Sichuan Spicy Wonton in Red Oil (红油抄手)

This spicy wonton recipe yields the most scrumptious hot sauce, just like the street food you’d get in Sichuan.

Sichuan Spicy Wontons in Red Oil (红油抄手) - The real-deal recipe that yields the most scrumptious hot sauce with hearty wontons.

If you’re looking for red oil wontons like you’d eat in a small hole-in-the-wall diner in Sichuan, you’ve come to the right place. This recipe is different from many spicy wonton recipes out there. There are no shortcuts used. And it guarantees maximum satisfaction with that real-deal Sichuan flavor.

On my summer trip to Chengdu, Sichuan this year, I learned a few facts about red oil wontons, or 红油抄手 (Hong You Chao Shou).

  • The wontons are made with very simple and plain ingredients which create a silky filling.
  • The sauce is quite sweet and very rich, with a thick and sticky texture.
  • There are two ways to serve the wontons, with or without the soup.

So how did I recreate it?

I found the answer after a lot of research.

Sichuan Spicy Wontons in Red Oil (红油抄手) - The real-deal recipe that yields the most scrumptious hot sauce with hearty wontons.

The key to the best Sichuan-style spicy wontons

  1. Use aromatics-infused water to season the filling

Instead of chopping aromatics to be included in the filling, using aromatics-infused water will create a silky texture with no possibility of accidently biting into a piece of ginger or garlic. It requires some advance planning, but is very simple to make.

Sichuan Spicy Wontons in Red Oil Cooking Process

Sichuan Spicy Wontons in Red Oil Cooking Process

  1. Use homemade chili oil

It is the number one ingredient in Sichuan cooking and probably the most commonly used homemade ingredient. You can see my recipe here. The process might look a bit intimidating at first. But the good news is, it requires merely 10 minutes to make and will last practically forever in your fridge. Once you make this ingredient, you can start to cook Dan Dan Noodles and Sichuan cold chicken like a pro.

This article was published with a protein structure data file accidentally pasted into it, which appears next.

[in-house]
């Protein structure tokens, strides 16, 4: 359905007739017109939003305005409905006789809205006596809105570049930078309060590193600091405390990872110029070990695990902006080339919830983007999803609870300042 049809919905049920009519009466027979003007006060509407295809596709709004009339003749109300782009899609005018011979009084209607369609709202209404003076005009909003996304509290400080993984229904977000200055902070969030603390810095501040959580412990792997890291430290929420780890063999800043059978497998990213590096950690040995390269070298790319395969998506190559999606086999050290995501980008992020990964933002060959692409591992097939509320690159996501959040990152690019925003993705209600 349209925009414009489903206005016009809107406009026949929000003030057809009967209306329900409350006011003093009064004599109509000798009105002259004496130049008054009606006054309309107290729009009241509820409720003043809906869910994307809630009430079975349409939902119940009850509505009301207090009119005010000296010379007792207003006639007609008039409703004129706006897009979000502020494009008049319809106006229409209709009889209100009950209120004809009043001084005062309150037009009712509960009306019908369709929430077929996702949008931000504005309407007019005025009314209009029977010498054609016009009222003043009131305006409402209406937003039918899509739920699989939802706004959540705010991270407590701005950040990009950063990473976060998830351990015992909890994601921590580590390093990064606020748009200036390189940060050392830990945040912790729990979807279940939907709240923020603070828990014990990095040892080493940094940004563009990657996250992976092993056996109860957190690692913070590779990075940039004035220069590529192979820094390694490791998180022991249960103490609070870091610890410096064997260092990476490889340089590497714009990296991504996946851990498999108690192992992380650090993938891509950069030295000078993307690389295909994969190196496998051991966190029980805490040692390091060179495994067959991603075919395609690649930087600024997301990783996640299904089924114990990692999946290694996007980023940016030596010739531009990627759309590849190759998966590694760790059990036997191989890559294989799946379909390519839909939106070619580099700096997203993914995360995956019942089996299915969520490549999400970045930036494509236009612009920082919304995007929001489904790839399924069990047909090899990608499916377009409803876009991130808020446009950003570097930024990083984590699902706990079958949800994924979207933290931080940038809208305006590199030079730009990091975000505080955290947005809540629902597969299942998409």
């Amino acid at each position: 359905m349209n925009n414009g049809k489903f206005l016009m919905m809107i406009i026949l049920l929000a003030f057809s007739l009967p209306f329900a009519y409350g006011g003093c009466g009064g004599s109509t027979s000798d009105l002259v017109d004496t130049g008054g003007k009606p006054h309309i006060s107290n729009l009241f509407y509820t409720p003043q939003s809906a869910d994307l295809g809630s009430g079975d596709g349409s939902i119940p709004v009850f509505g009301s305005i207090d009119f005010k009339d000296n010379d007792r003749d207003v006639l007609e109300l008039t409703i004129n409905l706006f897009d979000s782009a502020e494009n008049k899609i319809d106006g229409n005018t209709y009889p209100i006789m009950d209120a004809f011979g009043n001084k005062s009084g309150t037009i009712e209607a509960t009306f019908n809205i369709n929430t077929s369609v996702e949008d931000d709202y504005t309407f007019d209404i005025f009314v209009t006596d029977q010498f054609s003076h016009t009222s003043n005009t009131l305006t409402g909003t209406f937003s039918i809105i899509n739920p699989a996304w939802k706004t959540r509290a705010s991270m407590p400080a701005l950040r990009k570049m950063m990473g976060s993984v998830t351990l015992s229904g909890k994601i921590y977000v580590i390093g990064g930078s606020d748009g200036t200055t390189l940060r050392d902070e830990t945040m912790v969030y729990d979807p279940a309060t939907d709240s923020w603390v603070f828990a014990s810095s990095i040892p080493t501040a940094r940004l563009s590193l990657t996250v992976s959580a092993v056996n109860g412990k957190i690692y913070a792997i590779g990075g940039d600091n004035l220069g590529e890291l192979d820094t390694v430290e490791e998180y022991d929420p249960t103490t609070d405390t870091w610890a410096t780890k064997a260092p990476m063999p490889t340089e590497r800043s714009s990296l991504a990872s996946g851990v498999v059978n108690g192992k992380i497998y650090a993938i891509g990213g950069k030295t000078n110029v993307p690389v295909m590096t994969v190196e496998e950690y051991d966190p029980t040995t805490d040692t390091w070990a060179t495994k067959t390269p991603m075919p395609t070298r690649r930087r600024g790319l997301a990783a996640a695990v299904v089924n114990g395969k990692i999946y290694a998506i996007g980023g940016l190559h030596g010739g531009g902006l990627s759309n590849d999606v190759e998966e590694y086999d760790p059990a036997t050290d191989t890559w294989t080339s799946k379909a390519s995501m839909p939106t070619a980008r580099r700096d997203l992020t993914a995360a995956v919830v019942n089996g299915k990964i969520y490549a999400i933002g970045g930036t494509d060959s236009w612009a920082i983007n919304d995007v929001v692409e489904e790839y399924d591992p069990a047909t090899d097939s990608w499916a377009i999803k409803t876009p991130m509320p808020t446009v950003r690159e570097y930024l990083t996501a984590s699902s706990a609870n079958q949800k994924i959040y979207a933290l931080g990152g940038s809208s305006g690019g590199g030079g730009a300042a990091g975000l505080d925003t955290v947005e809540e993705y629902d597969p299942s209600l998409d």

1. Use a homemade flavored sweet soy sauce

It’s probably the detail that recipes ignore most often. Homemade soy sauce is a thick, rich sauce reduced from soy sauce, sugar, aromatics, and tons of spices. Many recipes use the combo of soy sauce and sugar to replace this ingredient, but it just isn’t the same. Using homemade sweet soy sauce will yield a thick hot sauce with a rounded flavor and it will coat the wontons very well. It takes some time to make, but is necessary for that real-deal Sichuan taste that other ingredients cannot replicate.

Sichuan Spicy Wontons in Red Oil Cooking Process

Other cooking notes

  1. Don’t know how to wrap wontons?

Watch this video, which contains the detailed steps. Or you can watch this video, which includes four ways to wrap wontons.

  1. Two ways to serve the wontons

You can serve the wontons with the sauce or in soup. I personally like the former way, which provides a richer mouthfeel. To serve the wontons in soup, simply pour some of the wonton boiling water into your serving bowl and maybe add an extra spoonful or two of hot sauce.

  1. Make extra sauce

I always make extra sauce and save it for later. You can use the sauce in stir fries, noodle soup, or fried rice. It makes everything taste better!

  1. Make extra wontons

Uncooked wontons freeze well and you don’t need to thaw them before boiling. Since we’ve already gone to the trouble of making the sauce and the filling, I highly recommend you make extra wontons and freeze the ones you don’t serve immediately. You will feel extra happy later, when you can get a bowl of hot homemade spicy wontons ready in five minutes.

Sichuan Spicy Wontons in Red Oil Cooking Process

More real-deal Sichuan food

Sichuan Spicy Wontons in Red Oil (红油抄手) - The real-deal recipe that yields the most scrumptious hot sauce with hearty wontons.

If you give this recipe a try, let us know! Leave a comment, rate it (once you’ve tried it), and take a picture and tag it @omnivorescookbook on Instagram! I’d love to see what you come up with.

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Sichuan Spicy Wontons in Red Oil (红油抄手) - The real-deal recipe that yields the most scrumptious hot sauce with hearty wontons.

Sichuan Spicy Wonton in Red Oil (红油抄手)


  • Author:
  • Prep Time: 1 hour
  • Cook Time: 10 mins